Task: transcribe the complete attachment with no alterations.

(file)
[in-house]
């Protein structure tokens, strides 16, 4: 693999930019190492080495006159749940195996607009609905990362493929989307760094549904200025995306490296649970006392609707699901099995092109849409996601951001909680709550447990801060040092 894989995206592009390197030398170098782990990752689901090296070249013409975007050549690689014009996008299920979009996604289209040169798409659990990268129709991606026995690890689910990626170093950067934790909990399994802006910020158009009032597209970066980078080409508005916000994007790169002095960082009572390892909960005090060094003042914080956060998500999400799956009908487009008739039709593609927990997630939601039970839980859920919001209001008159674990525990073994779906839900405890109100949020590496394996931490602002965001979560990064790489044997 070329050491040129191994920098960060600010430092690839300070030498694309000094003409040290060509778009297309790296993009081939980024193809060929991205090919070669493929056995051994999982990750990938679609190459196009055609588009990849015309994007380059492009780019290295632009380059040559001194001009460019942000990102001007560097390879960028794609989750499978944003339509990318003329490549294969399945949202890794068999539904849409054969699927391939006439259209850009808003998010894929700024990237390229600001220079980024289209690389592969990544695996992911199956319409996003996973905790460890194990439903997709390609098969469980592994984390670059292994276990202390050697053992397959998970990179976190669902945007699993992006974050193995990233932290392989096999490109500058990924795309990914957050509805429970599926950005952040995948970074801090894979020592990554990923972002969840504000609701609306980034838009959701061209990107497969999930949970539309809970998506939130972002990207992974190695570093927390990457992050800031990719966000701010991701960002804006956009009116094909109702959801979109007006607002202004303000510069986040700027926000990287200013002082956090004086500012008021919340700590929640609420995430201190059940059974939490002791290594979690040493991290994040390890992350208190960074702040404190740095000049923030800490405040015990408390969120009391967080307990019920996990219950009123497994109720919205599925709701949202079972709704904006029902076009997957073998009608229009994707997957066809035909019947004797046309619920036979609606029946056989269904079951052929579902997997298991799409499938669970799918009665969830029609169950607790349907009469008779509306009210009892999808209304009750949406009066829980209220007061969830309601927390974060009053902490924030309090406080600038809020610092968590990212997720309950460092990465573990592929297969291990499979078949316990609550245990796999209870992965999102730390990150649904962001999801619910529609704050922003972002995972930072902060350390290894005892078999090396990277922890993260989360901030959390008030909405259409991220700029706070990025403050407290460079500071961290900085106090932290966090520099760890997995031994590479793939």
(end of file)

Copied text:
[in-house]
């Protein structure tokens, strides 16, 4: 693999930019190492080495006159749940195996607009609905990362493929989307760094549904200025995306490296649970006392609707699901099995092109849409996601951001909680709550447990801060040092 894989995206592009390197030398170098782990990752689901090296070249013409975007050549690689014009996008299920979009996604289209040169798409659990990268129709991606026995690890689910990626170093950067934790909990399994802006910020158009009032597209970066980078080409508005916000994007790169002095960082009572390892909960005090060094003042914080956060998500999400799956009908487009008739039709593609927990997630939601039970839980859920919001209001008159674990525990073994779906839900405890109100949020590496394996931490602002965001979560990064790489044997 070329050491040129191994920098960060600010430092690839300070030498694309000094003409040290060509778009297309790296993009081939980024193809060929991205090919070669493929056995051994999982990750990938679609190459196009055609588009990849015309994007380059492009780019290295632009380059040559001194001009460019942000990102001007560097390879960028794609989750499978944003339509990318003329490549294969399945949202890794068999539904849409054969699927391939006439259209850009808003998010894929700024990237390229600001220079980024289209690389592969990544695996992911199956319409996003996973905790460890194990439903997709390609098969469980592994984390670059292994276990202390050697053992397959998970990179976190669902945007699993992006974050193995990233932290392989096999490109500058990924795309990914957050509805429970599926950005952040995948970074801090894979020592990554990923972002969840504000609701609306980034838009959701061209990107497969999930949970539309809970998506939130972002990207992974190695570093927390990457992050800031990719966000701010991701960002804006956009009116094909109702959801979109007006607002202004303000510069986040700027926000990287200013002082956090004086500012008021919340700590929640609420995430201190059940059974939490002791290594979690040493991290994040390890992350208190960074702040404190740095000049923030800490405040015990408390969120009391967080307990019920996990219950009123497994109720919205599925709701949202079972709704904006029902076009997957073998009608229009994707997957066809035909019947004797046309619920036979609606029946056989269904079951052929579902997997298991799409499938669970799918009665969830029609169950607790349907009469008779509306009210009892999808209304009750949406009066829980209220007061969830309601927390974060009053902490924030309090406080600038809020610092968590990212997720309950460092990465573990592929297969291990499979078949316990609550245990796999209870992965999102730390990150649904962001999801619910529609704050922003972002995972930072902060350390290894005892078999090396990277922890993260989360901030959390008030909405259409991220700029706070990025403050407290460079500071961290900085106090932290966090520099760890997995031994590479793939």